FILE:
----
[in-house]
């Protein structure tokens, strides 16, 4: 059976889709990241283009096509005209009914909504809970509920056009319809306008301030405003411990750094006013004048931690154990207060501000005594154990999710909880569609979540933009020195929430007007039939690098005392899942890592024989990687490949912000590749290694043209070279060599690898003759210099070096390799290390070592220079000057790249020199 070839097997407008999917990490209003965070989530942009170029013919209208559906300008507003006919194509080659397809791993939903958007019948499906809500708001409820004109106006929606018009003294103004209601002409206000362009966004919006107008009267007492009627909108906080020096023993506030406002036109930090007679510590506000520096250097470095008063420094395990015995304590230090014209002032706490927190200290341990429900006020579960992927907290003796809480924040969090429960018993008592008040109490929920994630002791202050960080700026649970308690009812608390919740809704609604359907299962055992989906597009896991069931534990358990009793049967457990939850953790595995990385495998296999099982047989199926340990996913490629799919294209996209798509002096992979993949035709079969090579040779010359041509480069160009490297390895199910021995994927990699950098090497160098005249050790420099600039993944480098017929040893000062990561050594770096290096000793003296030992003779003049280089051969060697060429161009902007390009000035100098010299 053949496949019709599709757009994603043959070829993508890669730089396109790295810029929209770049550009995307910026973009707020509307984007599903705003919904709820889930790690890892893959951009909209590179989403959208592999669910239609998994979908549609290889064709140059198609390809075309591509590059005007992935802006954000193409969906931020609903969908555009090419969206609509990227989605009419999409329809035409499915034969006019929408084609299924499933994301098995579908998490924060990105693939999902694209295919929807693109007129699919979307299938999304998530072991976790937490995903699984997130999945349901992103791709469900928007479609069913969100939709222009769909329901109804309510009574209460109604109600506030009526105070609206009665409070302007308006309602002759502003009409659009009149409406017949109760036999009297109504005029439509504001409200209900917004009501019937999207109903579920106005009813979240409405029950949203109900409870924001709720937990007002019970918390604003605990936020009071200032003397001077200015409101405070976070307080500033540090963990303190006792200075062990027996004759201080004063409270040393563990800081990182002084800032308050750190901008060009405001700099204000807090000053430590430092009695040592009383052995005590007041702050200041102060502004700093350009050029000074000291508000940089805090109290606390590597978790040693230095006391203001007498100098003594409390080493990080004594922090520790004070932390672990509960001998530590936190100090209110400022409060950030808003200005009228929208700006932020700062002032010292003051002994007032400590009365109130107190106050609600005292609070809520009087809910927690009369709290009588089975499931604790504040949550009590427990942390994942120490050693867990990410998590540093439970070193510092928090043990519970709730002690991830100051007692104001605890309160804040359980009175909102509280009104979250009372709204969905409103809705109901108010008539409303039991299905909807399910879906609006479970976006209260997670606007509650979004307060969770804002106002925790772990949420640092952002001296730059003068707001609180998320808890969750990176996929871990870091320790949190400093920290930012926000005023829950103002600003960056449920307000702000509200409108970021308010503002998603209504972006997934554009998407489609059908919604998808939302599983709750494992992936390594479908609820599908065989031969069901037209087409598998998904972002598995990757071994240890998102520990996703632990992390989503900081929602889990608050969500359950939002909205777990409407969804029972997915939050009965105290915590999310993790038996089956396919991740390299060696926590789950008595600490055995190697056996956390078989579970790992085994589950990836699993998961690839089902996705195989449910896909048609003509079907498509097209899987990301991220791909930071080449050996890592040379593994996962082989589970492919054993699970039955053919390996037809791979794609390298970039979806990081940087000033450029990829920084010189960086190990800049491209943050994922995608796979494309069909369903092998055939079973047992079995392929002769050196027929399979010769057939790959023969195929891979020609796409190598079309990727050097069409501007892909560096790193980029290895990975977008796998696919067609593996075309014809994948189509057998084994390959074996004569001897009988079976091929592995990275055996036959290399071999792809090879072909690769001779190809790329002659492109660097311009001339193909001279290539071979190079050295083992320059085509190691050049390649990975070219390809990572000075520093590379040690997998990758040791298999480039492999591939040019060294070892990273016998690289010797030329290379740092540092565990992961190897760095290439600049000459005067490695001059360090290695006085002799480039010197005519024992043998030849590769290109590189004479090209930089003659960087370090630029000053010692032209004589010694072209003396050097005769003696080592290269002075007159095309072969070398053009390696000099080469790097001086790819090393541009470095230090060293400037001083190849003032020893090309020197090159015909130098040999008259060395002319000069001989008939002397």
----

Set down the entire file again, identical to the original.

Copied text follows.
[in-house]
């Protein structure tokens, strides 16, 4: 059976889709990241283009096509005209009914909504809970509920056009319809306008301030405003411990750094006013004048931690154990207060501000005594154990999710909880569609979540933009020195929430007007039939690098005392899942890592024989990687490949912000590749290694043209070279060599690898003759210099070096390799290390070592220079000057790249020199 070839097997407008999917990490209003965070989530942009170029013919209208559906300008507003006919194509080659397809791993939903958007019948499906809500708001409820004109106006929606018009003294103004209601002409206000362009966004919006107008009267007492009627909108906080020096023993506030406002036109930090007679510590506000520096250097470095008063420094395990015995304590230090014209002032706490927190200290341990429900006020579960992927907290003796809480924040969090429960018993008592008040109490929920994630002791202050960080700026649970308690009812608390919740809704609604359907299962055992989906597009896991069931534990358990009793049967457990939850953790595995990385495998296999099982047989199926340990996913490629799919294209996209798509002096992979993949035709079969090579040779010359041509480069160009490297390895199910021995994927990699950098090497160098005249050790420099600039993944480098017929040893000062990561050594770096290096000793003296030992003779003049280089051969060697060429161009902007390009000035100098010299 053949496949019709599709757009994603043959070829993508890669730089396109790295810029929209770049550009995307910026973009707020509307984007599903705003919904709820889930790690890892893959951009909209590179989403959208592999669910239609998994979908549609290889064709140059198609390809075309591509590059005007992935802006954000193409969906931020609903969908555009090419969206609509990227989605009419999409329809035409499915034969006019929408084609299924499933994301098995579908998490924060990105693939999902694209295919929807693109007129699919979307299938999304998530072991976790937490995903699984997130999945349901992103791709469900928007479609069913969100939709222009769909329901109804309510009574209460109604109600506030009526105070609206009665409070302007308006309602002759502003009409659009009149409406017949109760036999009297109504005029439509504001409200209900917004009501019937999207109903579920106005009813979240409405029950949203109900409870924001709720937990007002019970918390604003605990936020009071200032003397001077200015409101405070976070307080500033540090963990303190006792200075062990027996004759201080004063409270040393563990800081990182002084800032308050750190901008060009405001700099204000807090000053430590430092009695040592009383052995005590007041702050200041102060502004700093350009050029000074000291508000940089805090109290606390590597978790040693230095006391203001007498100098003594409390080493990080004594922090520790004070932390672990509960001998530590936190100090209110400022409060950030808003200005009228929208700006932020700062002032010292003051002994007032400590009365109130107190106050609600005292609070809520009087809910927690009369709290009588089975499931604790504040949550009590427990942390994942120490050693867990990410998590540093439970070193510092928090043990519970709730002690991830100051007692104001605890309160804040359980009175909102509280009104979250009372709204969905409103809705109901108010008539409303039991299905909807399910879906609006479970976006209260997670606007509650979004307060969770804002106002925790772990949420640092952002001296730059003068707001609180998320808890969750990176996929871990870091320790949190400093920290930012926000005023829950103002600003960056449920307000702000509200409108970021308010503002998603209504972006997934554009998407489609059908919604998808939302599983709750494992992936390594479908609820599908065989031969069901037209087409598998998904972002598995990757071994240890998102520990996703632990992390989503900081929602889990608050969500359950939002909205777990409407969804029972997915939050009965105290915590999310993790038996089956396919991740390299060696926590789950008595600490055995190697056996956390078989579970790992085994589950990836699993998961690839089902996705195989449910896909048609003509079907498509097209899987990301991220791909930071080449050996890592040379593994996962082989589970492919054993699970039955053919390996037809791979794609390298970039979806990081940087000033450029990829920084010189960086190990800049491209943050994922995608796979494309069909369903092998055939079973047992079995392929002769050196027929399979010769057939790959023969195929891979020609796409190598079309990727050097069409501007892909560096790193980029290895990975977008796998696919067609593996075309014809994948189509057998084994390959074996004569001897009988079976091929592995990275055996036959290399071999792809090879072909690769001779190809790329002659492109660097311009001339193909001279290539071979190079050295083992320059085509190691050049390649990975070219390809990572000075520093590379040690997998990758040791298999480039492999591939040019060294070892990273016998690289010797030329290379740092540092565990992961190897760095290439600049000459005067490695001059360090290695006085002799480039010197005519024992043998030849590769290109590189004479090209930089003659960087370090630029000053010692032209004589010694072209003396050097005769003696080592290269002075007159095309072969070398053009390696000099080469790097001086790819090393541009470095230090060293400037001083190849003032020893090309020197090159015909130098040999008259060395002319000069001989008939002397």